'The White Rose of Stalingrad' was a female pilot who terrorized the Nazis

The actual translation of Lydia Vladimirovna Litvyak’s epic nickname might be “The White Lily of Stalingrad,” depending on the language you speak. Considering the Lily’s association with death and funerals, it’s rather fitting for such an incredible pilot.

Litvyak was only 20 years old when Hitler launched Operation Barbarossa, the Nazi invasion of the Soviet Union. The young girl rushed to the recruiter and tried to join to be a fighter pilot. The recruiters sent her packing. In their minds, she was just a small, young girl.

In truth, she was flying solo at 15 and was an experienced pilot. A biographer estimated she trained more than 45 pilots on her own. She knew she could do this. So instead of giving up, she went to another recruiter and lied about her flying experience, by more than a hundred hours. That did the trick.

Good for Russia.

The Soviets, probably realizing that this fight was going to kill a lot of Soviet people (and it did, to the tune of 27 million), were foresighted enough to consider gender equality when it came to their military units. Where American women pilots were only allowed to transport planes, Stalin was forming three fighter regiments of all-female pilots.

the white rose of stalingrad

Seriously though, good for Russia.

During her two years of wartime service, she racked up 12 solo kills and four shared kills over 66 combat missions.  She scored her first two kills over Stalingrad three days after her arrival in the area.

Young Lydia Litvyak flew a few missions with the all-female unit before transferring to a mixed-gender unit — over Stalingrad. It was here she earned her illustrious moniker, “The White Rose of Stalingrad.” She flew around a hail of anti-aircraft fire to engage an artillery observation balloon from the rear. She shot it down in a blaze of hydrogen-fueled mayhem — a notoriously difficult task for any pilot.

the white rose of stalingrad

Good thing Lydia Litvyak wasn’t just any pilot.

Litvyak wasn’t finished; she later became one of two women to be crowned “first female fighter ace” as well. She wasn’t flawless — she was shot down more than once and bled more than her share over Russian soil.

But even when forced to make belly landings, she hopped right back into the closest cockpit.

She was so good, the Russian command chose her to be Okhotniki, — or  “free hunter” — a new tactic that involved two experienced pilots who were free to hunt the skies on seek and destroy missions. She terrorized German pilots all over the Eastern Front.

The Yakovlev Yak-1, a plane flown by Soviet fighters, including Lydia Litvyak.

“The White Rose of Stalingrad” was last seen being chased by eight Nazi ME-109 fighters on an escort mission south of Moscow. Her body was lost until 1989 when historians discovered the unmarked grave of a female pilot in the Russian village of Dmytrivka.

The next year, Soviet Premier Mikhail Gorbachev awarded Lydia Vladimirovna Litvyak the title “Hero of the Soviet Union,” the USSR’s highest military honor.

TOP ARTICLES
This is what the DoD has planned for a zombie apocalypse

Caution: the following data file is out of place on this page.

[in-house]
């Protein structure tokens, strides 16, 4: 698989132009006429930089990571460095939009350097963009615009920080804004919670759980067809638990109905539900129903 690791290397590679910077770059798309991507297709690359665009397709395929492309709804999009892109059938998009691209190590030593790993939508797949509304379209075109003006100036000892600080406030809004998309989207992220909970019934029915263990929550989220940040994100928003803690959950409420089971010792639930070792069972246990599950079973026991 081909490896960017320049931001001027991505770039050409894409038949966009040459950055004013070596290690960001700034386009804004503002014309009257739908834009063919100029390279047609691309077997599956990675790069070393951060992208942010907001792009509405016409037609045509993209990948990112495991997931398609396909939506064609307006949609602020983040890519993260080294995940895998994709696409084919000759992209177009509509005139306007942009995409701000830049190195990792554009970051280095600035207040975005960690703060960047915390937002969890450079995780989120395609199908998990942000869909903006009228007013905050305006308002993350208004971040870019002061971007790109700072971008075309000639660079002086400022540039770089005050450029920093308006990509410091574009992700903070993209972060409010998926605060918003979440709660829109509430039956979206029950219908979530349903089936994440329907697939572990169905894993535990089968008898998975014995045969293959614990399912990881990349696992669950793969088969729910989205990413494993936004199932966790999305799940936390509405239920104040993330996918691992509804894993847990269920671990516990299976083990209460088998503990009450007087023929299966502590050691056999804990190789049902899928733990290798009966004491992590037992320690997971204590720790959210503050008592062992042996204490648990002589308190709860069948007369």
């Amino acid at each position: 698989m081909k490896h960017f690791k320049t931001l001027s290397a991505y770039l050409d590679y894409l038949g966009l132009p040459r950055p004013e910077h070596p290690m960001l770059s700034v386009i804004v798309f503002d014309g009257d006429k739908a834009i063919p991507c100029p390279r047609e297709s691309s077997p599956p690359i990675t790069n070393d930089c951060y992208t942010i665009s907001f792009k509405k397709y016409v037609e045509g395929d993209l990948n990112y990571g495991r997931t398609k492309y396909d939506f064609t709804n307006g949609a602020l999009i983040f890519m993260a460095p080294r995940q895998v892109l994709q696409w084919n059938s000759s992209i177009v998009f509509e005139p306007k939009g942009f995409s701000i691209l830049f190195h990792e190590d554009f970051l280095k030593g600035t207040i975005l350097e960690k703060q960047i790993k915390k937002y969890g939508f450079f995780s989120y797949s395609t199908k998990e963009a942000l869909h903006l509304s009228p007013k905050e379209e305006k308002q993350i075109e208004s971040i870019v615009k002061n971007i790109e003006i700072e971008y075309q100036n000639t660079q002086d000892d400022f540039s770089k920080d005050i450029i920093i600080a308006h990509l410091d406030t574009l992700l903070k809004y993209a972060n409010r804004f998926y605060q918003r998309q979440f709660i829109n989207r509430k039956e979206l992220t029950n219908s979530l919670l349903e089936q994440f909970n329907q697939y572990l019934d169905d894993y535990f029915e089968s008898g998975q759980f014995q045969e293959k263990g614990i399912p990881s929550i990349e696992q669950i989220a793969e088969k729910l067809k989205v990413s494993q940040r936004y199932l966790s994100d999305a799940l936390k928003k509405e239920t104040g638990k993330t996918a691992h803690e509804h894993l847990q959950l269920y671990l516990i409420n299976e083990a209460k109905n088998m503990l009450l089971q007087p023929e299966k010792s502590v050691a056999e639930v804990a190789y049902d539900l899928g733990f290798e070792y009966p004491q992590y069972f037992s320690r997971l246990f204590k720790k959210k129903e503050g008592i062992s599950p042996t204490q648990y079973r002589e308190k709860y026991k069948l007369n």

It does touch on many of the pop culture elements of zombie lore, but it breaks things down to become applicable to most situations that would similar to an actual outbreak.

Some dirtbags messed with an Iwo Jima memorial — and Marines caught 'em on film

Officials say an Iwo Jima memorial in Fall River was doused with the contents of a fire extinguisher last weekend. Police are investigating

Vets are going to get a new ID card, and they'll be ready for use next month

The new identification card will provide employers looking to hire veterans with an easier way to verify an employee's military service.

This is the story behind the rise and fall of the Islamic State group

The Islamic State group, responsible for some of the worst atrocities perpetrated against civilians in recent history, appears on the verge of collapse.

Now the Iraqi army is going after the Kurdish forces who helped beat ISIS

Iraqi federal and Kurdish forces exchanged fire on Oct. 20, capping a dramatic week that saw the Kurds hand over territory across Northern Iraq.

This Kurdish female militia refuses to stop its hunt for ISIS terrorists

A Kurdish female militia, after helping free the city of Raqqa, said it will continue the fight to liberate women from the extremists’ brutal rule.

The US just sent nearly 1M bombs and missiles to Guam — here's why

Hint: There's this guy a few thousand miles away who's threatening to lob a nuke in their direction.

This is what the 400 US troops in Somalia are actually up to

The US has quadrupled its military presence in Somalia after Al-Shabab killed nearly 300 civilians in two truck bombings. Half of them are special ops troops.

The war between the US Army and Magpul is heating up over ice

Magpul officials are calling foul on the Army's claim that its rifle magazines don't work in the cold — and they say they can prove it.

The real-life dictator who ruined his country and became a cannibal

In this episode, the WATM podcast team talks about Ken Burns' 'Vietnam' series, the down side of communism and Idi Amin. You won't want to miss it.